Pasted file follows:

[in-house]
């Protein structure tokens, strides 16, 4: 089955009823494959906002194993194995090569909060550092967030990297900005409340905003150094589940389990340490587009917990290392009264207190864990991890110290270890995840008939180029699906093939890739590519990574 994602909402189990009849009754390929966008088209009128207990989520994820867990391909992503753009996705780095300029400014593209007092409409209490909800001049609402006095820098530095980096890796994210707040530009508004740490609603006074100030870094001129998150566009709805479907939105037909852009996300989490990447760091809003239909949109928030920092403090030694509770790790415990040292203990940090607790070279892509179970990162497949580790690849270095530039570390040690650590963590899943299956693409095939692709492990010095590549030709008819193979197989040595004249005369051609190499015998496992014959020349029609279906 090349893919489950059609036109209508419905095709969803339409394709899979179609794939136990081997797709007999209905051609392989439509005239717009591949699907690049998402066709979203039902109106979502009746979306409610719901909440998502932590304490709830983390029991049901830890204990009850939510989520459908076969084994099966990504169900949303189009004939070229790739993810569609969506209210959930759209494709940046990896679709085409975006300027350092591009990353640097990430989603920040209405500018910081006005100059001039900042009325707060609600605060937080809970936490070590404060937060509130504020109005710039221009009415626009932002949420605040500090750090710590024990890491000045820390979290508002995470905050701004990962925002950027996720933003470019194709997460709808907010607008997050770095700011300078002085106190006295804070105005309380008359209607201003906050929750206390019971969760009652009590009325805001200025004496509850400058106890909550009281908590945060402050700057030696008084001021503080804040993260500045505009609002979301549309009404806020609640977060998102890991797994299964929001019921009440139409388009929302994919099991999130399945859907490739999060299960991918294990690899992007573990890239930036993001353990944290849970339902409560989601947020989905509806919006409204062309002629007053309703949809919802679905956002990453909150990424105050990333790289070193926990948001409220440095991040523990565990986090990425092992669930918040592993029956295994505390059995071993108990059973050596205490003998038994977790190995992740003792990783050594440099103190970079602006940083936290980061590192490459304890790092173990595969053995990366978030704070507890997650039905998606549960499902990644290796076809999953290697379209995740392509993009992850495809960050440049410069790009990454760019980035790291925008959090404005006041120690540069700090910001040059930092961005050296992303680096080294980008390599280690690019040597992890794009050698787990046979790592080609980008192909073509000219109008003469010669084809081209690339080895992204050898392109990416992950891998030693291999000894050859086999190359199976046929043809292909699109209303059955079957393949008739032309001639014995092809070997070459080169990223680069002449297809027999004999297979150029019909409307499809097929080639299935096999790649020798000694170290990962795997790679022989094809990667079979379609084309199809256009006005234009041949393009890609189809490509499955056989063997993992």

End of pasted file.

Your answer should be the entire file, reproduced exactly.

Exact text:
[in-house]
């Protein structure tokens, strides 16, 4: 089955009823494959906002194993194995090569909060550092967030990297900005409340905003150094589940389990340490587009917990290392009264207190864990991890110290270890995840008939180029699906093939890739590519990574 994602909402189990009849009754390929966008088209009128207990989520994820867990391909992503753009996705780095300029400014593209007092409409209490909800001049609402006095820098530095980096890796994210707040530009508004740490609603006074100030870094001129998150566009709805479907939105037909852009996300989490990447760091809003239909949109928030920092403090030694509770790790415990040292203990940090607790070279892509179970990162497949580790690849270095530039570390040690650590963590899943299956693409095939692709492990010095590549030709008819193979197989040595004249005369051609190499015998496992014959020349029609279906 090349893919489950059609036109209508419905095709969803339409394709899979179609794939136990081997797709007999209905051609392989439509005239717009591949699907690049998402066709979203039902109106979502009746979306409610719901909440998502932590304490709830983390029991049901830890204990009850939510989520459908076969084994099966990504169900949303189009004939070229790739993810569609969506209210959930759209494709940046990896679709085409975006300027350092591009990353640097990430989603920040209405500018910081006005100059001039900042009325707060609600605060937080809970936490070590404060937060509130504020109005710039221009009415626009932002949420605040500090750090710590024990890491000045820390979290508002995470905050701004990962925002950027996720933003470019194709997460709808907010607008997050770095700011300078002085106190006295804070105005309380008359209607201003906050929750206390019971969760009652009590009325805001200025004496509850400058106890909550009281908590945060402050700057030696008084001021503080804040993260500045505009609002979301549309009404806020609640977060998102890991797994299964929001019921009440139409388009929302994919099991999130399945859907490739999060299960991918294990690899992007573990890239930036993001353990944290849970339902409560989601947020989905509806919006409204062309002629007053309703949809919802679905956002990453909150990424105050990333790289070193926990948001409220440095991040523990565990986090990425092992669930918040592993029956295994505390059995071993108990059973050596205490003998038994977790190995992740003792990783050594440099103190970079602006940083936290980061590192490459304890790092173990595969053995990366978030704070507890997650039905998606549960499902990644290796076809999953290697379209995740392509993009992850495809960050440049410069790009990454760019980035790291925008959090404005006041120690540069700090910001040059930092961005050296992303680096080294980008390599280690690019040597992890794009050698787990046979790592080609980008192909073509000219109008003469010669084809081209690339080895992204050898392109990416992950891998030693291999000894050859086999190359199976046929043809292909699109209303059955079957393949008739032309001639014995092809070997070459080169990223680069002449297809027999004999297979150029019909409307499809097929080639299935096999790649020798000694170290990962795997790679022989094809990667079979379609084309199809256009006005234009041949393009890609189809490509499955056989063997993992």